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Manage your horse's rations wisely for proper digestion

David W. Freeman Published on 28 February 2011

Often, it is the way rations are fed rather than their composition that leads to digestive upset in horses. Even under the best of management, several anatomical peculiarities of the horse’s digestive tract predispose horses to digestive disorders such as colic and founder.

Under poor feeding management, the onset of these disorders is almost assured. The objective of feeding management is to provide a ration with balanced nutrition in a manner that maximizes nutrient utilization while lessening the occurrence of digestive disorders.

Figure 1: Relative capacities of the parts of the horse

Anatomical peculiarities of the equine digestive tract

The horse’s digestive tract can be divided into two functional divisions: foregut and hindgut. The foregut of the horse is made up of the mouth, esophagus, stomach and small intestine.

It functions similarly to the digestive tract of the pig in that it is made of a simple, one-compartment stomach, followed by the small intestine.

The hindgut of the horse is comprised of the cecum, large colon, small colon and rectum. The cecum functions much like the rumen of a cow in that it is a relatively large, fermentative vat housing microbes that aid digestion.

These microbes break down nutrient sources that would otherwise be unavailable to the horse. Each part of the digestive tract has peculiarities that relate to feeding management.

Mouth

The mouth is responsible for the initial breakdown and swallowing of feedstuffs. Chewing reduces the size of large-particle feedstuffs and breaks up the less digestible, outer coverings of grains and forages.

Additionally, mastication stimulates salivary glands to release saliva, which assists in lubrication of feed for swallowing.

Since proper denture conformation is necessary for mastication, inspection of the horse’s teeth by a qualified individual should be a routine management procedure.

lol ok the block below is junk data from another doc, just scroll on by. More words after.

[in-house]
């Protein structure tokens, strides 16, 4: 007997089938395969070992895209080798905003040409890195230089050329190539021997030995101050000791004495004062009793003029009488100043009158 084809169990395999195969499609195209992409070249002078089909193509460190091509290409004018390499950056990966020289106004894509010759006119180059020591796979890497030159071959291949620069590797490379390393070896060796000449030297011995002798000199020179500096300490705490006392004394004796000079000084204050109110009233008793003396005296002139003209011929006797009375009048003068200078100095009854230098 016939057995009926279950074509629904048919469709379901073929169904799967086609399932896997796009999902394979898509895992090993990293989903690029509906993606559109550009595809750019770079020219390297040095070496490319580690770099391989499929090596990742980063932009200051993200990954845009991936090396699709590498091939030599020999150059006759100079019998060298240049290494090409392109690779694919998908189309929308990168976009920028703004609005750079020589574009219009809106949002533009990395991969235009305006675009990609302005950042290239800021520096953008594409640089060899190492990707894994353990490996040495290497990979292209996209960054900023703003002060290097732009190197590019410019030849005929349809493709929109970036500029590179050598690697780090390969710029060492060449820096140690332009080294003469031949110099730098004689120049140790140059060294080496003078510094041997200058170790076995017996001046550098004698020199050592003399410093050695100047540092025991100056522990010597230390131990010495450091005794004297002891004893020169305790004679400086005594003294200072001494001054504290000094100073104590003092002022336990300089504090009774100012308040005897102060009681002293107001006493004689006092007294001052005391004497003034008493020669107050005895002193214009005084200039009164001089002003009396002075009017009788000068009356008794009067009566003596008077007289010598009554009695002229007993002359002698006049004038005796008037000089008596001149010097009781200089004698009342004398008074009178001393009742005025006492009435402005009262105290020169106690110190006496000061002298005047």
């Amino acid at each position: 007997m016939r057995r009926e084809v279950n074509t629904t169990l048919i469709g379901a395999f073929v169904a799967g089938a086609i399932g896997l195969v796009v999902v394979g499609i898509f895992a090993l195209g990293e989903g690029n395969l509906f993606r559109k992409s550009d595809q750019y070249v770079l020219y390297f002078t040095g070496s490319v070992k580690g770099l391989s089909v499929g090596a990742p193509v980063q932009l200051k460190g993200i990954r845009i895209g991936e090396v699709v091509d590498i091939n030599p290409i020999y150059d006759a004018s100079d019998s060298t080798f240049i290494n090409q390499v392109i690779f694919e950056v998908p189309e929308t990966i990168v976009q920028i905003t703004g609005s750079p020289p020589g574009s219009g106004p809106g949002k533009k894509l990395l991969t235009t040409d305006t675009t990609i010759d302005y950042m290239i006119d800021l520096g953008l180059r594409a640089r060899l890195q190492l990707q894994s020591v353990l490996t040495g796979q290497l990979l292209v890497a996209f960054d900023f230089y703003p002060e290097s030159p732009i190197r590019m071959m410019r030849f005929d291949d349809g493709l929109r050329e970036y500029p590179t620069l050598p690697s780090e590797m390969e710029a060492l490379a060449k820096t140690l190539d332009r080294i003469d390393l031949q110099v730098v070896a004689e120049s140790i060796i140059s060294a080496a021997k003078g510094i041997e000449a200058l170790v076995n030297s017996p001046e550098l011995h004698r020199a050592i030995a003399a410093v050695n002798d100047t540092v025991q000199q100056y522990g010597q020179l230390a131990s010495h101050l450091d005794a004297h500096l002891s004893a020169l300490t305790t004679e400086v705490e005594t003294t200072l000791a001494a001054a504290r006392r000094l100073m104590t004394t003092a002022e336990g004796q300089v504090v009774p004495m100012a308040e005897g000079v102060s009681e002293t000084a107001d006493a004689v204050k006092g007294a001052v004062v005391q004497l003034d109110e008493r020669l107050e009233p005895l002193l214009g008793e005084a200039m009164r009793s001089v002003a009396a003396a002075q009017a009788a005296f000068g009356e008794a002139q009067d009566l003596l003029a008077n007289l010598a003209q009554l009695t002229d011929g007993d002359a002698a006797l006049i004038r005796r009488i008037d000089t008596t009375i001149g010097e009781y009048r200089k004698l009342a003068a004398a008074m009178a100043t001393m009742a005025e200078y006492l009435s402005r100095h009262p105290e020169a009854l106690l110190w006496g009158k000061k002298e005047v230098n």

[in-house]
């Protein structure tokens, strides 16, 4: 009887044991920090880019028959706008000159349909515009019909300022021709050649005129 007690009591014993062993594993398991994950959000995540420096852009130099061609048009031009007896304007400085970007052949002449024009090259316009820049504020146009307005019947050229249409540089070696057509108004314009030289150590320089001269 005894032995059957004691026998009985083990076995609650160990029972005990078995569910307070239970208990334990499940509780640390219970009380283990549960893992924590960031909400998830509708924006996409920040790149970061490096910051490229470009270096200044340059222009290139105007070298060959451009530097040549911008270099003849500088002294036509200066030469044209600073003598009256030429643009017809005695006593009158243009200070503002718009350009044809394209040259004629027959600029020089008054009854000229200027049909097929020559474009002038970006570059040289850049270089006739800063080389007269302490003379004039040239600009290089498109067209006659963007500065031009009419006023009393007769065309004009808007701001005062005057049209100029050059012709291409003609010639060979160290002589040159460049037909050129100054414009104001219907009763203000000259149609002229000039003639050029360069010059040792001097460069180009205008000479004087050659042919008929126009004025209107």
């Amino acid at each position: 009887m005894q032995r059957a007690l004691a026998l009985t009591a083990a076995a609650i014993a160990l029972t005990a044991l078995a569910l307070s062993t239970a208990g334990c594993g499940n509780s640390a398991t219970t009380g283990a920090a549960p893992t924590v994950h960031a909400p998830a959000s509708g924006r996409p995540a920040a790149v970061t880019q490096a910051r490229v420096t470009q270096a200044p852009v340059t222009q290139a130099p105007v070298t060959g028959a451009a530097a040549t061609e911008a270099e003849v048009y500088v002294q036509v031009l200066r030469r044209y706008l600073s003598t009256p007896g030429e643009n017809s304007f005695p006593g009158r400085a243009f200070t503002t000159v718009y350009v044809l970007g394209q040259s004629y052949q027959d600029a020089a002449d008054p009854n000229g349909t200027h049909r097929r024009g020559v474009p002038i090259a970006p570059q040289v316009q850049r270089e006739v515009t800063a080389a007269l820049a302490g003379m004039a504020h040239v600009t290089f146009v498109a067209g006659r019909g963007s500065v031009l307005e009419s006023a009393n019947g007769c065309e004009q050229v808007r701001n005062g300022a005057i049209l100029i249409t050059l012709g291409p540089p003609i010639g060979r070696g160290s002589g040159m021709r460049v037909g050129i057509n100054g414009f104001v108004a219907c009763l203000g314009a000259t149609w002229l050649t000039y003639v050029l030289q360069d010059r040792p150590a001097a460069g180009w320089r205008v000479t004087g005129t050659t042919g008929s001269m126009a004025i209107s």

As horses age, dental conformation can be expected to deteriorate. Consequently, older horses require more frequent inspection and treatment of teeth.

Signs of poor dental conformation include excessive loss of feed while eating, positioning the jaw or head sideways while chewing and evidence of general loss of condition and thriftiness.

Esophagus

The diameter and tone of the musculature of the esophagus make it difficult for the horse to expel gas through belching or vomiting. These are predisposing features to gastric rupture, gastric distention and colic.

Stomach

Compared to most livestock, the size of the horse’s stomach is small, about 10 percent of the volume of the total digestive tract.

The small size makes the rate of flow of feed material in the digestive tract through the stomach relatively fast.

Gastric emptying is dependent upon volume, so large meals can be expected to pass more quickly than feed eaten continuously at low volumes.

Studies have shown the majority of feed material in the digestive tract passes to the small intestine within 12 hours following a meal.

Small intestine

The small intestine is the main site of digestion and absorption of protein, energy, vitamins and minerals. Similar to the stomach, intake level of the feed influences rate of flow of ingested matter through the small intestine.

Large amounts fed in meal feedings increase rate of flow to the large intestine.

Cecum and colon

Ingested matter not previously digested or absorbed in the small intestine flows to the cecum and colon, which make up about 50 percent of the volume of the digestive tract.

The cecum and colon house bacterial, protozoal and fungal populations, which function in microbial digestion of feed material in the digestive tract. Many different products of microbial digestion are absorbed by the horse.

Passage of ingested matter through the large and small colon is relatively slow. Rates of flow through the colon may take up to several days following the time feed was eaten.

The diameter of different segments of the large colon varies abruptly. Additionally, the arrangement includes several flexures where the colon turns back onto itself.

Anatomical arrangements such as these predispose the horse to digestive
upset when nutrient flow is abnormal.  end_mark

—Excerpts from extension.org

Graphic courtesy of Oklahoma State University

David W. Freeman
Extension Equine Specialist
Oklahoma State University

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